When I used the DV953, at low/zero gain its image was natural and noise-free, but to get similarly bright shots as the Optura, gain has to go up; at least 12 db, which causes noticable noise. Similarly, the DV953 had very low color noise (3CCD). Overall, it exhibited more luma noise/grain.

To reason why the Optura 300/Xi might have superior low-light performance, I calculated the size of the pixel in the Optura 300 and DV-953

Optura 300 / Xi
(1/3.4 in)/(1,230,000 pixels effecitve) = 2.39x10^-7 in pixel

Panasonic DV953
(1/6 in)/(640,000 pixels effective) = 2.60x10^-7 in pixel

They are almost the same. With this in mind, you can imagine that the noise levels are roughly the same +/- quality of optics (both are good), digital circuitry (canon may win here), etc. Now, take into consideration that the Optura 300/ Xi has almost twice the CCD size and it becomes clear that gain up will not have to be used as much, which results in less noise and more accurate/sharp video in low-light. Of course, the DV953's 3CCD will not show chroma interpolation artifacts, however, the RGB filter of the Optura narrows that effect and its almost double pixel count will compensate most interpolation errors under downsizing to standard DV resolution.

Take Care,

P.S. To Tommy, I will be glad to share frame grabs of the various 16:9/HS/progressive modes of the Optura 300. I just need some time.
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Old March 18th, 2004, 02:15 PM   #26
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I found low light to comparable on both cams but then I use a VX2000 at work. There may be some minimal increase in low light performance with the Xi but not enough to warrant its use over the DV953. That and the low light AF ability of the Xi could really use a fix.

Did you ever use the Gain Up mode on the DV953?
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Old March 18th, 2004, 02:25 PM   #27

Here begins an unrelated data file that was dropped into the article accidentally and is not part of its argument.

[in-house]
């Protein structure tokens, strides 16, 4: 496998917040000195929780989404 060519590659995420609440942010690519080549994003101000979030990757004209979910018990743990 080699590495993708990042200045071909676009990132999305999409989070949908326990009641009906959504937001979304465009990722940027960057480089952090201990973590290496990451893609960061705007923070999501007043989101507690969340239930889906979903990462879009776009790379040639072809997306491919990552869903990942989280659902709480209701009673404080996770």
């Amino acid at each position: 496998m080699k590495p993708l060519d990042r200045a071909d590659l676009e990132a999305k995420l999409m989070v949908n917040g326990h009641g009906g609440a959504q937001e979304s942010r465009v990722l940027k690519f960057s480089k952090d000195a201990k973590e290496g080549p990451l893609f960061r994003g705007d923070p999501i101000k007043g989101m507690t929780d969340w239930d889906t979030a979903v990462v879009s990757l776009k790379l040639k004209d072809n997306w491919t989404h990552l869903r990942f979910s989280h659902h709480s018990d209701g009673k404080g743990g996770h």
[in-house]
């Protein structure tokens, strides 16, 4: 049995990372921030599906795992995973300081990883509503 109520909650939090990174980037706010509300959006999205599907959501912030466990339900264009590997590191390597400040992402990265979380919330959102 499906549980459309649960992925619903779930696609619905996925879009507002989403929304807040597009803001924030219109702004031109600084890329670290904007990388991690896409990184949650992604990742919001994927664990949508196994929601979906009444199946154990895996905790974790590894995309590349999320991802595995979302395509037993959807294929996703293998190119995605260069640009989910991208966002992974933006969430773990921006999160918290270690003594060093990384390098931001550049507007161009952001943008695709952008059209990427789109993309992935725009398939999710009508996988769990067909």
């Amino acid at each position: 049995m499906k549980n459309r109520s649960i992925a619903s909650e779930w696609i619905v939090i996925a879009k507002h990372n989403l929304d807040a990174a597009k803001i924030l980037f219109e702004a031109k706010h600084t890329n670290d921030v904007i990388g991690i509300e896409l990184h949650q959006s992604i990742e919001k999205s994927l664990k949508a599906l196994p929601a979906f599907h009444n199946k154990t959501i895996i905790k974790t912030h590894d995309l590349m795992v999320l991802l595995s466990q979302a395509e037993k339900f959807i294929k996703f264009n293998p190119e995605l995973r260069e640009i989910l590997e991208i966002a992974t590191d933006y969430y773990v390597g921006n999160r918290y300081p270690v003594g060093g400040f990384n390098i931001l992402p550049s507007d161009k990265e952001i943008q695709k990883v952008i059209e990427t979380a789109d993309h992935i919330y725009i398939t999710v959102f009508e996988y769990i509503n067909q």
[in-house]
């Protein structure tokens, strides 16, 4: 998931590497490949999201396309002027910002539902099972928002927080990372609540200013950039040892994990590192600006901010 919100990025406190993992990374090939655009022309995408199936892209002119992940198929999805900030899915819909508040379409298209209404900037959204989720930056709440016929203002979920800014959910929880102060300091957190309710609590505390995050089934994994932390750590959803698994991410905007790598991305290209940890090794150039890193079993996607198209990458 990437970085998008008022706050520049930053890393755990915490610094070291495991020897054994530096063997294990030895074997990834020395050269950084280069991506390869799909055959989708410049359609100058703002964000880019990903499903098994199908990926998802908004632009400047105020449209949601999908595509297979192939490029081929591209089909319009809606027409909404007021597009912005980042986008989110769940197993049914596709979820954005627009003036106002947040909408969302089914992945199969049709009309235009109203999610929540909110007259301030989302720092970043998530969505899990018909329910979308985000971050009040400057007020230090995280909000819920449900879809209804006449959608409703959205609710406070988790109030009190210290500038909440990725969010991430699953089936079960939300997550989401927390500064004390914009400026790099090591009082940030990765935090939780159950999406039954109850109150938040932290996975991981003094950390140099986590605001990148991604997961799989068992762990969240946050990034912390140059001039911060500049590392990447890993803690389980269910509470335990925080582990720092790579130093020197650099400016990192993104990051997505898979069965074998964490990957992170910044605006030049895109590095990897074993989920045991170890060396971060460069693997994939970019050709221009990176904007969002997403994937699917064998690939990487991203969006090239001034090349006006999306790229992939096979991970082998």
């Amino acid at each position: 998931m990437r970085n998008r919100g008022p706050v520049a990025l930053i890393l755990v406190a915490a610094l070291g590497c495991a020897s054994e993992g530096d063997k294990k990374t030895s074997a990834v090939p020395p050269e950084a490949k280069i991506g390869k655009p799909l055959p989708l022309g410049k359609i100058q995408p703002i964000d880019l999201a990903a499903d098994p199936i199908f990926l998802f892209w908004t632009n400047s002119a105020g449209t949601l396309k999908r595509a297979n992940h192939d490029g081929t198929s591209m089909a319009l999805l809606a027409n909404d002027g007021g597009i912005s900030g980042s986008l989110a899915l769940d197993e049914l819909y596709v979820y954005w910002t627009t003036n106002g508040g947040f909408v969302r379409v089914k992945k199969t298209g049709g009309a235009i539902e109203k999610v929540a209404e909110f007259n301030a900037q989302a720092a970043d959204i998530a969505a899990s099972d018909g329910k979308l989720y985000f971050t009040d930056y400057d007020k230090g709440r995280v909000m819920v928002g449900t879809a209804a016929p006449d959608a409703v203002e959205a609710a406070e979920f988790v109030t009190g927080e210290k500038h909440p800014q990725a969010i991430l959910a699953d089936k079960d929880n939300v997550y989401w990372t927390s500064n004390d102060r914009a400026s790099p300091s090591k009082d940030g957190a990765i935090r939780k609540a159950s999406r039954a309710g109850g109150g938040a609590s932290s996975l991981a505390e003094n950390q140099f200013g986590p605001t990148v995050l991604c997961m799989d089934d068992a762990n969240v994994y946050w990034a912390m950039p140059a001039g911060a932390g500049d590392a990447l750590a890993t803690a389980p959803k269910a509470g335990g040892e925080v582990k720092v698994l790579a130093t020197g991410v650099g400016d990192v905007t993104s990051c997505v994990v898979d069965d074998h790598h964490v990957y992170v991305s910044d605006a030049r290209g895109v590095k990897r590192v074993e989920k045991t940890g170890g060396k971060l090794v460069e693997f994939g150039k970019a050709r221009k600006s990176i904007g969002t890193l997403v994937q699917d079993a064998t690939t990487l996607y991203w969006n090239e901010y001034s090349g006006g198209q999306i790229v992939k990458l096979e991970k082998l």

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Yes, I have used the gain up for the DV953. It also goes up to 12 in auto mode by itself (which is nice, because going to 15/18 db is really really noisy).

I also used a VX200 for a couple weeks and of course its low-light is very good -> high sensitivity. But its image was unnatural for me (almost like an electronic highlight). Keep in mind, I would take one any day (if it wasn't for the size). Also, that effect can be reduced by lowering gain or closing iris or raising shutter speed, etc.

The low light AF of the Optura can definitely be improved, but it was acceptable to me. The TRV950 and most Sony's in general have better AF -> fast and accurate in most lighting conditions.

Regards,
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Old March 18th, 2004, 02:25 PM   #28
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Hi Tommy,

What exactly do you do for work? How are you using the Sony VX2000, for what types of applications?

Looking forward,

- don
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Old March 18th, 2004, 03:18 PM   #29
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Quote:
What exactly do you do for work? Sounds interesting! How are you using the Sony VX2000, for what types of applications?
I work for a software company as a network administrator but I also double as the AV guy for corporate videos. Its a fair bit since I get to use VX2000 for personal use as well.. :)
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Old March 19th, 2004, 09:26 AM   #30
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I am a ( former but still interested) Super 8 mm film buff that is looking for a video camera to record the film gate of a Super 8 mm projector (with the projector lens removed) to achieve a direct film to digital video transfer. The eventual target being the highest resolution capture of film for eventual DVD transfer. This discussion of the Optura 300 used in still capture mode with the SD card removed and a direct firewire connection to the PC for on the fly capture of super high resolution video is very exciting. Super 8 mm projectors usually project at 18 fps with some latitude for speed adjustment. Here's my question: Could the Opture 300 be used in the above manner in the set up I have described to transfer film to video to achieve high resoluti0on capture? Comments, please!